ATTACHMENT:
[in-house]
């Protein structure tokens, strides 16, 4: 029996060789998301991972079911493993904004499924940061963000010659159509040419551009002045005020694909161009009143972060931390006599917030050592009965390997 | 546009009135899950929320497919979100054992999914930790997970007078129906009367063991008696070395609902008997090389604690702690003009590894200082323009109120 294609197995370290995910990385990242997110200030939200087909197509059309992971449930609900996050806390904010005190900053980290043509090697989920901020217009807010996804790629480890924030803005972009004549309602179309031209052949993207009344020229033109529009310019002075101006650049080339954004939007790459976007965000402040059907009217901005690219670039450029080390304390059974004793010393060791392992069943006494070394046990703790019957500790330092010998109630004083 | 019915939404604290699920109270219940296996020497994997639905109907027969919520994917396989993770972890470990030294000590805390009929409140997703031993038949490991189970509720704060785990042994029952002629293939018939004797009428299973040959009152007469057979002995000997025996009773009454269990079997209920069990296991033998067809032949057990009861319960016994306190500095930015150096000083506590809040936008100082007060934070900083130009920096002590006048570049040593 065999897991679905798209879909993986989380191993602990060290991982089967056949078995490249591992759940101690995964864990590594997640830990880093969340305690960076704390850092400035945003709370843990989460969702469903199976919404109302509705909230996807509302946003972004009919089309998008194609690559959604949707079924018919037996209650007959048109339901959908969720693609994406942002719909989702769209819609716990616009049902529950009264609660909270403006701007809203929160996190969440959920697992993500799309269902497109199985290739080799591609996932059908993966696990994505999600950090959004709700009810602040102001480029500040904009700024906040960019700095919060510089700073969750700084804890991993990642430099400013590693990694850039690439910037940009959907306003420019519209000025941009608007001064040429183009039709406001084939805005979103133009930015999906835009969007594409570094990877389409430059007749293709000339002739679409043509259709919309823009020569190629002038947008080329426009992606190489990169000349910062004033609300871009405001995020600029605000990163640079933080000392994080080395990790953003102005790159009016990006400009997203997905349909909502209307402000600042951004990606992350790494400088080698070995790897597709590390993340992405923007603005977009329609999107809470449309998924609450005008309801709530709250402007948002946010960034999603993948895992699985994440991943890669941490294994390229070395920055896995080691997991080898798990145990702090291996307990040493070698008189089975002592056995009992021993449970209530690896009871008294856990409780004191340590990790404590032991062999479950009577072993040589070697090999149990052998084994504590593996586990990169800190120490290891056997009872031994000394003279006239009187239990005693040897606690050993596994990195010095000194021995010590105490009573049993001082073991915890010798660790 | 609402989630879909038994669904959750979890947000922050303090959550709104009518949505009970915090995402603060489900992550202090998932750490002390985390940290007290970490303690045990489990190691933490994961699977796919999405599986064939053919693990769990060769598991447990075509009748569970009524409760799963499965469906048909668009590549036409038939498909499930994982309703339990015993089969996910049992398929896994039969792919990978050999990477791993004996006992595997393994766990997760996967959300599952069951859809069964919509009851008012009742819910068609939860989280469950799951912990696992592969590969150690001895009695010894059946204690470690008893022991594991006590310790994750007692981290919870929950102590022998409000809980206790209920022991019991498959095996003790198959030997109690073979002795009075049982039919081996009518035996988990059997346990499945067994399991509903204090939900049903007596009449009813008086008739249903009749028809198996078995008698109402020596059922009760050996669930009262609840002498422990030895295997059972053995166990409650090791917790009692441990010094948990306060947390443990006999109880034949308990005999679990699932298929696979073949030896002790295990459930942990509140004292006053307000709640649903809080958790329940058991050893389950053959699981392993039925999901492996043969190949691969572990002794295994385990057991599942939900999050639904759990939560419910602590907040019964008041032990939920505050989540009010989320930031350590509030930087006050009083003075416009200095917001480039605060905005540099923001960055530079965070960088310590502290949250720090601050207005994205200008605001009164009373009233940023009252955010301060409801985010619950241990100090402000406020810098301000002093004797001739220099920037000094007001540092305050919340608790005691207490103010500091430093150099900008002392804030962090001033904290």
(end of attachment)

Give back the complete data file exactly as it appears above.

[in-house]
């Protein structure tokens, strides 16, 4: 029996060789998301991972079911493993904004499924940061963000010659159509040419551009002045005020694909161009009143972060931390006599917030050592009965390997 | 546009009135899950929320497919979100054992999914930790997970007078129906009367063991008696070395609902008997090389604690702690003009590894200082323009109120 294609197995370290995910990385990242997110200030939200087909197509059309992971449930609900996050806390904010005190900053980290043509090697989920901020217009807010996804790629480890924030803005972009004549309602179309031209052949993207009344020229033109529009310019002075101006650049080339954004939007790459976007965000402040059907009217901005690219670039450029080390304390059974004793010393060791392992069943006494070394046990703790019957500790330092010998109630004083 | 019915939404604290699920109270219940296996020497994997639905109907027969919520994917396989993770972890470990030294000590805390009929409140997703031993038949490991189970509720704060785990042994029952002629293939018939004797009428299973040959009152007469057979002995000997025996009773009454269990079997209920069990296991033998067809032949057990009861319960016994306190500095930015150096000083506590809040936008100082007060934070900083130009920096002590006048570049040593 065999897991679905798209879909993986989380191993602990060290991982089967056949078995490249591992759940101690995964864990590594997640830990880093969340305690960076704390850092400035945003709370843990989460969702469903199976919404109302509705909230996807509302946003972004009919089309998008194609690559959604949707079924018919037996209650007959048109339901959908969720693609994406942002719909989702769209819609716990616009049902529950009264609660909270403006701007809203929160996190969440959920697992993500799309269902497109199985290739080799591609996932059908993966696990994505999600950090959004709700009810602040102001480029500040904009700024906040960019700095919060510089700073969750700084804890991993990642430099400013590693990694850039690439910037940009959907306003420019519209000025941009608007001064040429183009039709406001084939805005979103133009930015999906835009969007594409570094990877389409430059007749293709000339002739679409043509259709919309823009020569190629002038947008080329426009992606190489990169000349910062004033609300871009405001995020600029605000990163640079933080000392994080080395990790953003102005790159009016990006400009997203997905349909909502209307402000600042951004990606992350790494400088080698070995790897597709590390993340992405923007603005977009329609999107809470449309998924609450005008309801709530709250402007948002946010960034999603993948895992699985994440991943890669941490294994390229070395920055896995080691997991080898798990145990702090291996307990040493070698008189089975002592056995009992021993449970209530690896009871008294856990409780004191340590990790404590032991062999479950009577072993040589070697090999149990052998084994504590593996586990990169800190120490290891056997009872031994000394003279006239009187239990005693040897606690050993596994990195010095000194021995010590105490009573049993001082073991915890010798660790 | 609402989630879909038994669904959750979890947000922050303090959550709104009518949505009970915090995402603060489900992550202090998932750490002390985390940290007290970490303690045990489990190691933490994961699977796919999405599986064939053919693990769990060769598991447990075509009748569970009524409760799963499965469906048909668009590549036409038939498909499930994982309703339990015993089969996910049992398929896994039969792919990978050999990477791993004996006992595997393994766990997760996967959300599952069951859809069964919509009851008012009742819910068609939860989280469950799951912990696992592969590969150690001895009695010894059946204690470690008893022991594991006590310790994750007692981290919870929950102590022998409000809980206790209920022991019991498959095996003790198959030997109690073979002795009075049982039919081996009518035996988990059997346990499945067994399991509903204090939900049903007596009449009813008086008739249903009749028809198996078995008698109402020596059922009760050996669930009262609840002498422990030895295997059972053995166990409650090791917790009692441990010094948990306060947390443990006999109880034949308990005999679990699932298929696979073949030896002790295990459930942990509140004292006053307000709640649903809080958790329940058991050893389950053959699981392993039925999901492996043969190949691969572990002794295994385990057991599942939900999050639904759990939560419910602590907040019964008041032990939920505050989540009010989320930031350590509030930087006050009083003075416009200095917001480039605060905005540099923001960055530079965070960088310590502290949250720090601050207005994205200008605001009164009373009233940023009252955010301060409801985010619950241990100090402000406020810098301000002093004797001739220099920037000094007001540092305050919340608790005691207490103010500091430093150099900008002392804030962090001033904290």